Politics & Government

CATS wants a rail line to airport. A $1.5 million study will determine the best way.

The Charlotte Area Transit System plans to spend up to $1.5 million on a west corridor transit study. A rail line could be built on Wilkinson Boulevard.
The Charlotte Area Transit System plans to spend up to $1.5 million on a west corridor transit study. A rail line could be built on Wilkinson Boulevard. sharrison@charlotteobserver.com

The Charlotte Area Transit System is continuing its ambitious plans for more rail lines, and expects to spend up to $1.5 million on a consultant to determine how and where it should build a line to serve west Charlotte and the airport.

Ten years ago, in the 2030 transit plan, CATS had a general concept of building a streetcar along Wilkinson Boulevard toward Charlotte Douglas International Airport.

But CATS chief executive John Lewis wants a more detailed study to determine whether that’s the best option. He also wants to know how much it would cost.

“This is not just a study to put on the shelf,” Lewis said. “My ultimate goal is I want to build these lines.”

Among the questions the study will attempt to answer:

▪ Should the west corridor line be a streetcar or traditional light rail? Streetcars stop for red lights, while light rail usually has its own right-of-way and a consistent travel time.

▪ Should it be built on Wilkinson Boulevard or farther south on West Boulevard?

▪ How should it access the airport?

▪ How would it best serve the massive new River District development west of Interstate 485 and the airport that’s being planned by Crescent Communities and Lincoln Harris?

Lewis and CATS are building a transit wish list of at least three new rail lines, whose total cost will likely exceed $2 billion. Besides the west corridor, other plans include the Red Line commuter rail line to Lake Norman and light-rail train called the Silver Line along Independence Boulevard.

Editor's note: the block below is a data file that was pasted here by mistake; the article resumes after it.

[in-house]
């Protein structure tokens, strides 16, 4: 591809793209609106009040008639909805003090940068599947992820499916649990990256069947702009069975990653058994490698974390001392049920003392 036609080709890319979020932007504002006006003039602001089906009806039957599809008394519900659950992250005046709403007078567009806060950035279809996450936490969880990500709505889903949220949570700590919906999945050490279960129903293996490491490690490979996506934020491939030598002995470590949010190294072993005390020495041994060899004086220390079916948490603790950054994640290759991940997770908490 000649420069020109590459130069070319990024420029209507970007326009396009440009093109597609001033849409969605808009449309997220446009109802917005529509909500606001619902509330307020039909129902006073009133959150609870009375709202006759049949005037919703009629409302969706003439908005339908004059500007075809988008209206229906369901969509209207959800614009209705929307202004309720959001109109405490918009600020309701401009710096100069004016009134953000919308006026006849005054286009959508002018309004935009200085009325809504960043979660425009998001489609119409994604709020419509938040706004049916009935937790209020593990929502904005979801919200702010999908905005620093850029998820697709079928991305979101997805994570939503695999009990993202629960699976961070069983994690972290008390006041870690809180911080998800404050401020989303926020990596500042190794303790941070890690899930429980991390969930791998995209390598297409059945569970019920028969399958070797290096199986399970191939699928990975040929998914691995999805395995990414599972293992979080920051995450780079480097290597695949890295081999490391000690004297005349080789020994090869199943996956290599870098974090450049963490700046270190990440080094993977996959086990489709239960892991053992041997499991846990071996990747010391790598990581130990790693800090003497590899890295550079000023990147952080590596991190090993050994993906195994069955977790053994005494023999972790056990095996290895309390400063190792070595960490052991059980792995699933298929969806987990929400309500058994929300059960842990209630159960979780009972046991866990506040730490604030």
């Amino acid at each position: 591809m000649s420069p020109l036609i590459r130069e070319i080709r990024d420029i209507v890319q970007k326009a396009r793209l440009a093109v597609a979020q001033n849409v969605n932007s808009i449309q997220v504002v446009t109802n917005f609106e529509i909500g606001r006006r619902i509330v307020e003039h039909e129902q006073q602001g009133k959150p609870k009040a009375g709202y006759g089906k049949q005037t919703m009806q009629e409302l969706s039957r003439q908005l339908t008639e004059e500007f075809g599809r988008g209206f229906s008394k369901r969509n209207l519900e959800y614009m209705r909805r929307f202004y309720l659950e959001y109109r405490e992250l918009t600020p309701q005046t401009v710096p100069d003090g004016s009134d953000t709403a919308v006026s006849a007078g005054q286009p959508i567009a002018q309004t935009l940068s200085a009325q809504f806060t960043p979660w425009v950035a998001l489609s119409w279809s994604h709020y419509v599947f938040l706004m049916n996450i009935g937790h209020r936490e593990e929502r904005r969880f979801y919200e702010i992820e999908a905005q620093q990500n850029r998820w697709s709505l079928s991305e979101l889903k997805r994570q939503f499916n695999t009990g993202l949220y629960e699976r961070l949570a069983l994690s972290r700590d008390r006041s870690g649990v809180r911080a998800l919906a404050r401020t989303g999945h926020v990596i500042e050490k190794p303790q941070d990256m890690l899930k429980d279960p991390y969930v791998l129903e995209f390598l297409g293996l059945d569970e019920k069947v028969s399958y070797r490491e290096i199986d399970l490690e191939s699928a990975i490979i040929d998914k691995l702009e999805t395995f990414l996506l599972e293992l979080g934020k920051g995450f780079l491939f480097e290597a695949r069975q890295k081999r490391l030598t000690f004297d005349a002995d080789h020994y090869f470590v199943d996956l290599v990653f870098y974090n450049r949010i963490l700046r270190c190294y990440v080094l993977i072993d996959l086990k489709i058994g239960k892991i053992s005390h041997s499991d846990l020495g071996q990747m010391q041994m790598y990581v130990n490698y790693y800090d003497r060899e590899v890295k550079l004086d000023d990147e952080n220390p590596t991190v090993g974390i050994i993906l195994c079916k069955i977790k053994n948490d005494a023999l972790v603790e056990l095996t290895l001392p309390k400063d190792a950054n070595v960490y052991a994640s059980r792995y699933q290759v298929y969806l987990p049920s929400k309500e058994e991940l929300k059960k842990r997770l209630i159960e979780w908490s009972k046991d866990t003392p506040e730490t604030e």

CATS and the Metropolitan Transit Commission haven’t hired a consultant yet for the west corridor. Once plans for the three lines are finished – probably in 2018 – Lewis plans to find a way to pay for the trains. That would likely depend on federal and state money, and probably an increase in the sales tax as well. The city could also raise property taxes.

The three lines don’t include the city of Charlotte’s plan to extend the streetcar. The city is paying for the streetcar, or Gold Line, on its own.

A new wild card is how the Trump administration will fund transit. Trump has said he wants to spend $1 trillion over 10 years on new infrastructure, though he hasn’t made any specific statements about whether transit would be a part of that. Some are optimistic that Trump – a New Yorker familiar with the city’s subway – will be more supportive of transit than the Republican Congress.

The president-elect’s plan calls for giving private developers tax credits for building infrastructure. Though some highways are built that way, almost all transit projects are funded and built by state and local governments.

Federal help is critical for any project to move forward. The Federal Transit Administration paid for half of the construction costs of both of the Lynx Blue Line and the extension to UNC Charlotte that’s scheduled to open next year – roughly $730 million.

West Boulevard or Wilkinson Boulevard?

CATS has planned to use Wilkinson Boulevard for the west corridor.